There has been a lot of trade press coverage today on the unveiling of the new look for Office 12 at Microsoft’s Professional Developer’s Conference. The best information I’ve seen is this blog on PC World by Harry McCracken. Office 12 is due out in the second half of 2006.
Those of us involved in church IT will need to start considering how the availability of Office 12 will affect next year’s budget and technology planning.
To me, the biggest issue is the total cost of upgrading. This total cost is more than just the cost of the license fees and any necessary consulting to achieve a network-wide upgrade, but will also include the training costs. Given that the user interface will be completely new, there will be significant training costs as well as the intangible cost of loss of productivity while users learn the new interface.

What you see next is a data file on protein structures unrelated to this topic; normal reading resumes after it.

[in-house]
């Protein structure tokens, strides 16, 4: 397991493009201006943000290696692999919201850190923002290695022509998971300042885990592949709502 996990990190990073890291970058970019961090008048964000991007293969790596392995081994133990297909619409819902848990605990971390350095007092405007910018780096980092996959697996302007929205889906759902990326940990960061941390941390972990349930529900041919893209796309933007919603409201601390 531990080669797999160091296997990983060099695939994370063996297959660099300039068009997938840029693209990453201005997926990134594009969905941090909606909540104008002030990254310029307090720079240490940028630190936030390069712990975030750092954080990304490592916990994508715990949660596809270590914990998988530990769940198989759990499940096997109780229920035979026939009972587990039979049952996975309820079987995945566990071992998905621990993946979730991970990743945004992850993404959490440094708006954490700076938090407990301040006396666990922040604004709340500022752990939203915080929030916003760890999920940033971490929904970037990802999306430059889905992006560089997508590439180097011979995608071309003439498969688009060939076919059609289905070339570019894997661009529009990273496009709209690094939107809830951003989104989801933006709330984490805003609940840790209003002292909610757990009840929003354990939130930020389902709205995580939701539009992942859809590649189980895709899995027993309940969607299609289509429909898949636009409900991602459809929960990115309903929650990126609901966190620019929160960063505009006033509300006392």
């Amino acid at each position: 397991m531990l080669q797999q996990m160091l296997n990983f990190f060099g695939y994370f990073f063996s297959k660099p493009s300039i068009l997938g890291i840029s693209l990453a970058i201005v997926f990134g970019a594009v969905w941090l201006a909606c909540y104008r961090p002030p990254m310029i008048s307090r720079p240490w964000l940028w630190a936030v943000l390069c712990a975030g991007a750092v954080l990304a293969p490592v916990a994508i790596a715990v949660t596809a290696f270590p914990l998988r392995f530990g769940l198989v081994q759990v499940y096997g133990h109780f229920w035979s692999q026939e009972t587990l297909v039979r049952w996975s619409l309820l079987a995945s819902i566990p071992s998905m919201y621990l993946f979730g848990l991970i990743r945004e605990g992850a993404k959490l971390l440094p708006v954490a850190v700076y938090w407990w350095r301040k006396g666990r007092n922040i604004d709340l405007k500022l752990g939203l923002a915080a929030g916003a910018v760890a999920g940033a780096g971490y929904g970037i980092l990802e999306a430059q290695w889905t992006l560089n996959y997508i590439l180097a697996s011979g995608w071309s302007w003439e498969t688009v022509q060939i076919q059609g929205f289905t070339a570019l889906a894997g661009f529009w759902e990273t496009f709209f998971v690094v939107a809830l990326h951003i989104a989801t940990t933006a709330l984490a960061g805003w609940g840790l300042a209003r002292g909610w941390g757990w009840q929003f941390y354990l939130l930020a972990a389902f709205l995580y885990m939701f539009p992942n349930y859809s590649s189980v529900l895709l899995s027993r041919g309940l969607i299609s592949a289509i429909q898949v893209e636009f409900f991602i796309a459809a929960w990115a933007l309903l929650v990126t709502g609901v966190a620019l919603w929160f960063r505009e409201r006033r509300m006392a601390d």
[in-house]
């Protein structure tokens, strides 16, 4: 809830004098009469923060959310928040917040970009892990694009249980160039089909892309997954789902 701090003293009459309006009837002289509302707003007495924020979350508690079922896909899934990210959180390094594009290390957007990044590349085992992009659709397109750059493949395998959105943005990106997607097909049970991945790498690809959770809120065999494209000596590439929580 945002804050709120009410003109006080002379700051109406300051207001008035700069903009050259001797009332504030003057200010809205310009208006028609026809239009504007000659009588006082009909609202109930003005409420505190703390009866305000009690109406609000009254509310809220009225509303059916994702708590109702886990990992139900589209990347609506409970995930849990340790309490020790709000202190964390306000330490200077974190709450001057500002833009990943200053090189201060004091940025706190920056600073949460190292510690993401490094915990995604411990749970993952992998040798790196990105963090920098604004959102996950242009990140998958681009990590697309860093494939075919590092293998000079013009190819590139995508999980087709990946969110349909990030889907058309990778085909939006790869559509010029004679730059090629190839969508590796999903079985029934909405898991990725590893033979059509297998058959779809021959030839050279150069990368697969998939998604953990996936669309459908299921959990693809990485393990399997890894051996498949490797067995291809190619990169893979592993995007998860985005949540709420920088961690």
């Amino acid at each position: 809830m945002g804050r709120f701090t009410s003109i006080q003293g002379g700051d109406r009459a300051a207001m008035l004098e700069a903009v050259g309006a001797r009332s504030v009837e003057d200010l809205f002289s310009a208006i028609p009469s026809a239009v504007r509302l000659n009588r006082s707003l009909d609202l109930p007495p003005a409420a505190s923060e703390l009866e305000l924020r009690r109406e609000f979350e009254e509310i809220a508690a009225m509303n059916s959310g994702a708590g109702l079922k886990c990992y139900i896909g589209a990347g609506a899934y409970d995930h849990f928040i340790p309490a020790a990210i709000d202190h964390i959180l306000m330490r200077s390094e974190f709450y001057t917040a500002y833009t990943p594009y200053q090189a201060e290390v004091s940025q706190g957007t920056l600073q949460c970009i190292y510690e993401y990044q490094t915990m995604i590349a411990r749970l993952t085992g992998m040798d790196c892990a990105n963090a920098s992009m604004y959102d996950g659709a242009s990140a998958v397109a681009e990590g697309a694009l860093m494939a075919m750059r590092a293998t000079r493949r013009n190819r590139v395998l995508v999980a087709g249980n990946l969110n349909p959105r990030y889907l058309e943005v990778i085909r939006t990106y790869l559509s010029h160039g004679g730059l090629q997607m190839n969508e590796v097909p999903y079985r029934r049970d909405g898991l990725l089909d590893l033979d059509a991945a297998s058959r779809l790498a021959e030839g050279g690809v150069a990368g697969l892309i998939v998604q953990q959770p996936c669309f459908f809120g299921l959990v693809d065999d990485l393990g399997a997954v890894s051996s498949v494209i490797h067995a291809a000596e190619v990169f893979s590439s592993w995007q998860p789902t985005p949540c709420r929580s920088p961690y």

On the other hand, the arguments in favor of upgrading are obvious. This will be the first major improvement in Office in more than eight years. It seems probable that most or all of the innovations we see in this new version will ultimately be embraced by users and become the “new normal”. If I’m right on this, it isn’t really a question of whether, but only a question of when. The only thing that could change this would be a universal rejection of the new user interface. In that case, will we all move to Open Office? Who knows?
Will those of us who are decision-makers in church IT be early adopters, or will we wait to embrace this new version? At Resurrection we’re still running Office 2000. We had tentative plans to move to Office 2003 this year, but that plan didn’t survive the budgeting process. I can’t imagine that we will adopt Office 12 next year since there’s no way we can properly plan for it a year in advance of its release. Since we’re still on Office 2000, however, we don’t have the luxury of waiting indefinitely. With all of this in mind, I’d predict that 2007 will be the year for us.